Tuesday, 19 May 2009

Text criticism of Ps 24:6: arguments pro and contra MT

מְבַקְשֵׁי פָנֶיךָ יַעֲקב in Ps 24:6 has proven problematic for the majority of modern interpreters. Their proposed solutions, however, are as diverse as the readings found in the ancient versions. In this post I simply summarize arguments for and against MT, collated from Tromp's 1982 article, "Jacob in Psalm 24: Apposition, Aphaeresis or Apostrophe?" (in Von Kanaan bis Keraala, 271-282). I have issues with some points, but I'll bring them up in the comments if necessary.

Arguments against the MT are as follows:
  1. The ancient versions (which are diverse). LXX, which is followed by the Vulgate, adds τοῦ θεοῦ to make ζητούντων τὸ πρόσωπον τοῦ θεοῦ Ιακωβ (“those who seek the face of the God of Jacob”). The Peshitta, on the other hand, keeps MT's suffix and translates the rest as a vocative: “your face, O God of Jacob.” The Targum has a third person pronoun and gives an interpretative expansion: “who seek the brightness of his face, Jacob.”

  2. The switch from third to second person is unnatural. This move privileges either LXX or the Targum, but not the Peshitta.

  3. MT destroys the synonymous parallelism, as found in LXX and Targum.

  4. בקש פנים belongs to liturgical idiom. Tromp writes: "the lexicon shows that bkš pānîm in the Old Testament is exclusively used for a visit to the king (twice) and to God, in order to obtain good advice or help (five times)." For this, see especially Psalms 27,8 and 105,4.” One would thus expect God to be the object of the seeking.

In response to these arguments, one can defend MT as follows:

  1. LXX is not followed by many ancient versions (Aquila, Symmachus, Quinta, Sexta, Jerome's Psalterium Gallicanum, and Vetus Latina1). In addition to this, the differences between the translations differing from MT give the impression that they are conjectures. Bäthgen suggests that they are nevertheless correct conjectures.

  2. The switch is certainly jarring, though not impossible. According to Tromp, it is not uncommon in emotional style. In this case, it may be the result of the combination of enallage and an apostrophe, occurring at some stage in the text's early history (the option preferred by Tromp).

  3. MT has the lectio difficilior, in which the translators have attempted “to simplify the text by employing [a] contextually more fitting lexical, grammatical, and stylistic form" (Barthélemy).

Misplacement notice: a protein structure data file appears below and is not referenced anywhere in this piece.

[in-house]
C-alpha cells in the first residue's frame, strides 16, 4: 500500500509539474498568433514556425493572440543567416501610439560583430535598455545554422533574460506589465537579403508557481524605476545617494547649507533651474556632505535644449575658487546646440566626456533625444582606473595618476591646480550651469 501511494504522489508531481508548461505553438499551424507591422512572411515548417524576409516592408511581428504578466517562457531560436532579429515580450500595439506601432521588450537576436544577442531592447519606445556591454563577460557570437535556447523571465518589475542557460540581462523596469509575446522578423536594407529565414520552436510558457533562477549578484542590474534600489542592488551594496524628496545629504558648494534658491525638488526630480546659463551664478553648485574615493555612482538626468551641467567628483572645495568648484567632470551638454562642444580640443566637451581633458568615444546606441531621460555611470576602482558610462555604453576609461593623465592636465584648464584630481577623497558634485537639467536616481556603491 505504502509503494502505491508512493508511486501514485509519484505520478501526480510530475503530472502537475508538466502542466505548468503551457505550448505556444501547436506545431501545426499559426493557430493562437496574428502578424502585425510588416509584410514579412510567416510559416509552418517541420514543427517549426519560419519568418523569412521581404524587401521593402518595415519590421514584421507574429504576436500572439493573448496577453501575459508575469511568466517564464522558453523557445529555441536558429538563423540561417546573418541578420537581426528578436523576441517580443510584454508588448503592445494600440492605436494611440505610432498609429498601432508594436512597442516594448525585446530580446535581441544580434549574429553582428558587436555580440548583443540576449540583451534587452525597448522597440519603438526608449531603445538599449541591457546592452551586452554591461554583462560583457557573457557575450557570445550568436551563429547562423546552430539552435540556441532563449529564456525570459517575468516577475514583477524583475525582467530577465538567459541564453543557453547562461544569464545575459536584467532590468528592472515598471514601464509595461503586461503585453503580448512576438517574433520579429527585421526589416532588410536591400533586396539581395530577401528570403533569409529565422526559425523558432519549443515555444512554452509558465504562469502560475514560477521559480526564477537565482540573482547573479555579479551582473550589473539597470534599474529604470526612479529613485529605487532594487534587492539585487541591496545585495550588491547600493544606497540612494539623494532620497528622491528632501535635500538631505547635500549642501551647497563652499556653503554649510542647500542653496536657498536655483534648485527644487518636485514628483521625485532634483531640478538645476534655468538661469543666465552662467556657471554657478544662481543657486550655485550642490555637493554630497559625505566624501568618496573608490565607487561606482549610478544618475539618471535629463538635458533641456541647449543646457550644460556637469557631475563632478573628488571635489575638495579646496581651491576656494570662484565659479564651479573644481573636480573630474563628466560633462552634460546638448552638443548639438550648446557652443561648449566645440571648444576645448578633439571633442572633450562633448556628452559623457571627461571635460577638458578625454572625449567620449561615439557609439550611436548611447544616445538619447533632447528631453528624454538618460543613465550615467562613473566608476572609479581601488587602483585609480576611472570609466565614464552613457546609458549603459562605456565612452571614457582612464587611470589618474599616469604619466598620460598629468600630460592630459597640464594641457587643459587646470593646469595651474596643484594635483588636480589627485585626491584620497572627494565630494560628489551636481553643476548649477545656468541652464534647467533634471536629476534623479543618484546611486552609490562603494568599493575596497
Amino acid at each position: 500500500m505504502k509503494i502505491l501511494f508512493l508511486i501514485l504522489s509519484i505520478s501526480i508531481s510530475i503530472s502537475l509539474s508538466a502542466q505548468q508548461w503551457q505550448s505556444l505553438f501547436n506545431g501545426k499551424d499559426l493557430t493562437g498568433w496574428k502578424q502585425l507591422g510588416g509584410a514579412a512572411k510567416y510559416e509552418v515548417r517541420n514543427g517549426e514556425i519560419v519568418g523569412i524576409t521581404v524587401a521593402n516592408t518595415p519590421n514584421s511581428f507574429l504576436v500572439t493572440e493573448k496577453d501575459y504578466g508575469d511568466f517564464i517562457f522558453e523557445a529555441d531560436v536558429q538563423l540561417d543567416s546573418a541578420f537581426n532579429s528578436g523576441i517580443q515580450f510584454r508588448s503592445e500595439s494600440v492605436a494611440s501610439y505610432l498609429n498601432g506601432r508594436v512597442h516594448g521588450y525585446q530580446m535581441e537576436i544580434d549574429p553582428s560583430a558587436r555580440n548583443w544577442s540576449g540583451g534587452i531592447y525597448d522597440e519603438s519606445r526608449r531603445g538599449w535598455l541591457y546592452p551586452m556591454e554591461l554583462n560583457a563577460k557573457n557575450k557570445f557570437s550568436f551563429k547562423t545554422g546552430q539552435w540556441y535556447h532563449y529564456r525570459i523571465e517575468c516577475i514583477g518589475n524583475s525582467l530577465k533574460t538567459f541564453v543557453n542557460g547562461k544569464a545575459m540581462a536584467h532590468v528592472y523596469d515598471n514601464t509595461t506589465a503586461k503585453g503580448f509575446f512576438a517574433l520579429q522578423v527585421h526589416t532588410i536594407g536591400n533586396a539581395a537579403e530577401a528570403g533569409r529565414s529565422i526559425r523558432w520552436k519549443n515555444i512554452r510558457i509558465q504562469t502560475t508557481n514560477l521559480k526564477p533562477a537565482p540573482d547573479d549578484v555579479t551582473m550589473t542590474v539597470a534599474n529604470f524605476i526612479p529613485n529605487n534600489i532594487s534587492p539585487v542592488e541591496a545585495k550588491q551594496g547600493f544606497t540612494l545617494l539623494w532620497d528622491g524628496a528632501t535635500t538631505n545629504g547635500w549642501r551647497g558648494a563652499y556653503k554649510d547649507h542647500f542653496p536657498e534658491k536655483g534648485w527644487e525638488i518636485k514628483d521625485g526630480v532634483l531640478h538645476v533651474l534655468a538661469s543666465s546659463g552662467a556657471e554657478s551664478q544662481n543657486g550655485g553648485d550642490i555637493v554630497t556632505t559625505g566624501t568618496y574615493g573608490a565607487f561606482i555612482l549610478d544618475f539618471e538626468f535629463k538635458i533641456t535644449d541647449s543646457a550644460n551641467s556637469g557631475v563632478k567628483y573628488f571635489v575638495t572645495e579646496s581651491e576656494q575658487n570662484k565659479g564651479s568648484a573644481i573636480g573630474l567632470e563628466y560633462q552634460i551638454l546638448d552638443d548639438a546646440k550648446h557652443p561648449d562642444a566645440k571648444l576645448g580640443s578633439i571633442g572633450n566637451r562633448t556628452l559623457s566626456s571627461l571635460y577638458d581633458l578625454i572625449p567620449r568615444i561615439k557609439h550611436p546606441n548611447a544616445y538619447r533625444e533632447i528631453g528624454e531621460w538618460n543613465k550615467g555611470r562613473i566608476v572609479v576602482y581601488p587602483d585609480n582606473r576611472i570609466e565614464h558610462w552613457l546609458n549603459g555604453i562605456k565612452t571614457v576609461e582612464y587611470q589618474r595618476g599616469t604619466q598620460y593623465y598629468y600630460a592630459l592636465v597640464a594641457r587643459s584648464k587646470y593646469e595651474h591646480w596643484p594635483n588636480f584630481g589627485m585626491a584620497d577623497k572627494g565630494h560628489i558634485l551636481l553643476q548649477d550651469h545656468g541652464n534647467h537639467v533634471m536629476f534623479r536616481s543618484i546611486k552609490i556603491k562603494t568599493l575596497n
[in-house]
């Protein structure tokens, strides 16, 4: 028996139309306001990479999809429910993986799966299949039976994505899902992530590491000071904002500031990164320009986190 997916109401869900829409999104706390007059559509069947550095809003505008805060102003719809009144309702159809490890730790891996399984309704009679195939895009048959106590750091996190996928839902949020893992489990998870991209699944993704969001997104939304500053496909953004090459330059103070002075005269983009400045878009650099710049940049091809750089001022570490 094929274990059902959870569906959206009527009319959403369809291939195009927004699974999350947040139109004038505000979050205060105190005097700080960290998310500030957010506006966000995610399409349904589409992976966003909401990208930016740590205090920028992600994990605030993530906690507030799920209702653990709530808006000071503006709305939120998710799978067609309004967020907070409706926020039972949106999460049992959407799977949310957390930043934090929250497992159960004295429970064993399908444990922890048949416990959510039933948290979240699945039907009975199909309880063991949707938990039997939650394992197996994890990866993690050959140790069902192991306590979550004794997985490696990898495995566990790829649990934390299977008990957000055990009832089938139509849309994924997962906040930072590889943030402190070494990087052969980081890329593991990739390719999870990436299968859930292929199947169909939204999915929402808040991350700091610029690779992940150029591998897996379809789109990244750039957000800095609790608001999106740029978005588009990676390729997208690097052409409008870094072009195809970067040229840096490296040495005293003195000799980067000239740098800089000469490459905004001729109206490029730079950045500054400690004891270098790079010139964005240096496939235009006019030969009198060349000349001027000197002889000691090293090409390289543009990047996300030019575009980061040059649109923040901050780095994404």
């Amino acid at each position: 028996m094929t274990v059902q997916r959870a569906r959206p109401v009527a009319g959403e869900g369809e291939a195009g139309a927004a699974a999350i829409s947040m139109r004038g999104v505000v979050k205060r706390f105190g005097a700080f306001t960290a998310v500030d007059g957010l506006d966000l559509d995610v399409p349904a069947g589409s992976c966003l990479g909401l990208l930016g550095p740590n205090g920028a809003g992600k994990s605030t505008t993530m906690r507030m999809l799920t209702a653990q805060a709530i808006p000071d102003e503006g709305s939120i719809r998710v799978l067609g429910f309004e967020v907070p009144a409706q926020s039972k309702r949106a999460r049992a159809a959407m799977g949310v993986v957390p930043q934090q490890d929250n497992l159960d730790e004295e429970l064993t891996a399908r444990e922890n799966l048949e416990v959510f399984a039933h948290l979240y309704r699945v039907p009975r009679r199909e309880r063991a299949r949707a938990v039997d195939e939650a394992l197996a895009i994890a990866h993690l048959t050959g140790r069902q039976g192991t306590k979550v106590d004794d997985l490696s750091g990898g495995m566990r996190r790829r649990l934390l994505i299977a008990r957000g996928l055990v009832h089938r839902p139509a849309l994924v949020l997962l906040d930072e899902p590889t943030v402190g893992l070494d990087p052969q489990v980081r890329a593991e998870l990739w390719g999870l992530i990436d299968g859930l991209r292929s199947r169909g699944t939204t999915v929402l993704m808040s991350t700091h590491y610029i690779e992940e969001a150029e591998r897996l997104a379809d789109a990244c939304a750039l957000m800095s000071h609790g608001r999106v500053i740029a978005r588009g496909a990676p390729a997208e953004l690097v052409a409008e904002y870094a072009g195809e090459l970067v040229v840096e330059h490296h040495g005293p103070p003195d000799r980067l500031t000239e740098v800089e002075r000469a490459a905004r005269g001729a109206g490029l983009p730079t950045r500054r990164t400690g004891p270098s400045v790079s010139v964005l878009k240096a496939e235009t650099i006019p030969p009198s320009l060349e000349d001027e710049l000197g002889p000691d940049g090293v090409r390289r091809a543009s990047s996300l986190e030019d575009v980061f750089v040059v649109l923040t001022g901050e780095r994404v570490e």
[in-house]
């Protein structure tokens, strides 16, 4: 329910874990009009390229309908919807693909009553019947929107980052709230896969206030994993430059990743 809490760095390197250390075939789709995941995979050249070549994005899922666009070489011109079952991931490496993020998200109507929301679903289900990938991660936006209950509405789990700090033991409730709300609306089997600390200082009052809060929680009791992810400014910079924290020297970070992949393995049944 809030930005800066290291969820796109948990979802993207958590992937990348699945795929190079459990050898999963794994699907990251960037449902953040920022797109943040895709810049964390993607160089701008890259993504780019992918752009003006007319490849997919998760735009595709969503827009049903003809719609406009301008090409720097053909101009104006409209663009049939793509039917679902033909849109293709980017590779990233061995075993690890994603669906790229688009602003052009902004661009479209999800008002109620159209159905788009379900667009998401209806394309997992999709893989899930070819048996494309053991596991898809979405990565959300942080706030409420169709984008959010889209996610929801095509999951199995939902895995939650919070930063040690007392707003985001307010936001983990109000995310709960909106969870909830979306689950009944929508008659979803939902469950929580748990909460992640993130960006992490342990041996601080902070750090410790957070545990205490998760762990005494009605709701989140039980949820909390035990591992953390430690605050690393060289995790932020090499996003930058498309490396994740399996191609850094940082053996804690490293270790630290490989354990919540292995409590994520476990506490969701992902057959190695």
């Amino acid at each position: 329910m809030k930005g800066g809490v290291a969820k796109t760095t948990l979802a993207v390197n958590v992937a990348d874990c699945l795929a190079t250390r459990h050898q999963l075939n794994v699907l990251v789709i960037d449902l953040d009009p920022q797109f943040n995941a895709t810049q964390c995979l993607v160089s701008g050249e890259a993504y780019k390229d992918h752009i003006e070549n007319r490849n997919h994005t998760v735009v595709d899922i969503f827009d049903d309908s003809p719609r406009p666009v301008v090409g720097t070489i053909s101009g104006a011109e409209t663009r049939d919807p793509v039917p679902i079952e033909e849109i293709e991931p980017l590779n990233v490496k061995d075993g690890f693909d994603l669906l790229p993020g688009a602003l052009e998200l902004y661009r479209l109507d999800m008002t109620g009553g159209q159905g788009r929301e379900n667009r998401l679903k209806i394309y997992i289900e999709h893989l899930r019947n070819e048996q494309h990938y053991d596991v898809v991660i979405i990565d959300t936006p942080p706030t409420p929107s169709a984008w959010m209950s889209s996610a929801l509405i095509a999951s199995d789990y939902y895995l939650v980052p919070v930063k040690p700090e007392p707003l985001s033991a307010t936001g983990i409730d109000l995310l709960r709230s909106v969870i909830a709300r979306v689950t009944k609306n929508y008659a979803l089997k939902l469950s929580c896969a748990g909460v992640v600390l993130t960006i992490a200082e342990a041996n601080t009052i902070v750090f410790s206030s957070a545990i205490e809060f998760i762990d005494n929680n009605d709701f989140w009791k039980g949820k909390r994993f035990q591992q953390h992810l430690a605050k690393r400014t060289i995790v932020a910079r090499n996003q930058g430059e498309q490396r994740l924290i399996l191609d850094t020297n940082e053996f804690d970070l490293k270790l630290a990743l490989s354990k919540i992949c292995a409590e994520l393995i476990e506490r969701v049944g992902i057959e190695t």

4. Tromp adduces Akkadian parallels to argue that the idiom does not have to be liturgical and adds that “the position of 'Jacob' in this verse is a peculiar one indeed.” He does not, however, explain why.

Does anyone have any views on this?

The English translations are as varied as the ancient versions:

ESV and NRSV follow LXX by eliminating the suffix and adding "God of": "who seek the face of the God of Jacob"

NASB follows MT and sees Jacob as the subject of the participles: "Who seek Your face—even Jacob."

This is essentially the same as the NET's paraphrase of the whole line: "Such purity characterizes the people who seek his favor, Jacob’s descendants, who pray to him."

My favourite is the good old KJV, which, like the NASB follows MT, but translates Jacob in the vocative (cf. Andersen-Forbes Phrase Marker Analysis): "that seek thy face, O Jacob."


J. K. Gayle said...

Great post! What a terrific problem and a nice presentation of the renderings (as if these are solutions).

I like your "favourite. . . the good old KJV" translating "Jacob in the vocative."

But I like Robert Alter's translation even better, in the vocative but ambiguously in the vocative (is it God or Jacob? "His"? "your"?):

"This is the generation of His seekers,
those who search out your presence, Jacob."

J. K. Gayle said...

ζητούντων τὸ πρόσωπον τοῦ θεοῦ Ιακωβ

in the LXX seems to me also to be ambiguous, with the addition. Does the Greek word order really disambiguate the genitive construct there? Couldn't a reader take either noun as head in the phrase? Or couldn't the two genitive nouns be interpreted appositively?

Reminds me much of the opener to the epistle of James:

Ἰάκωβος θεοῦ καὶ κυρίου Ἰησοῦ Χριστοῦ δοῦλος

Phil Sumpter said...

Thanks, for your feedback!

- Re: Alter, yes, I guess that may be the best option, i.e. maintaining the ambiguity. The question is whether this ambiguity was intentional or not. I find it odd that Alter does not comment on this verse. I'll post at some point on why Tromp opts for the KJV rather than NET or NASB.

- Good point about the LXX ... Logo's morphology tags Ιακωβ as a genetive, though I don't see why this necessarily has to be the case.

- Thanks for the link. I have to admit, the first gut translation I thought of was "James, of God and the Lord Jesus Christ, a slave," which seems (syntically) to be pretty much what you have translated ...

Kevin P. Edgecomb said...

Another reading:

"...those seeking Your face: Jacob."

That is, Jacob/Israel is "those seeking" the face of God, as a corporate entity. They all spring from Jacob, after all.

It is awkward, though. And while awkward is a characteristic of lectio difficilior, so it is also a characteristic of every mistake. The line is hard to draw.

Good luck on your hunt!

Phil Sumpter said...

Thanks Kevin,

Tromp rejects this option in his article for the same reason: it's awkward right at the end of the sentence like that. There is also disagreement among commentators on how exactly such a syntactic solution ought to be understood: does it mean "... i.e. Jacob" or " ... are Jacob." In other words, is Jacob the subject of the participles or vice versa.

In addition to this, the meaning would be awkward. The concept of "the true Jacob" doesn't fit here (according to Tromp) and there is not warrent for assuming that Jacob was understood to actually fulfil the requirements of vv. 3-5.

Finally, the 2nd pers. suffix seems to require a vocative.

Do tell me if these arguments are weak.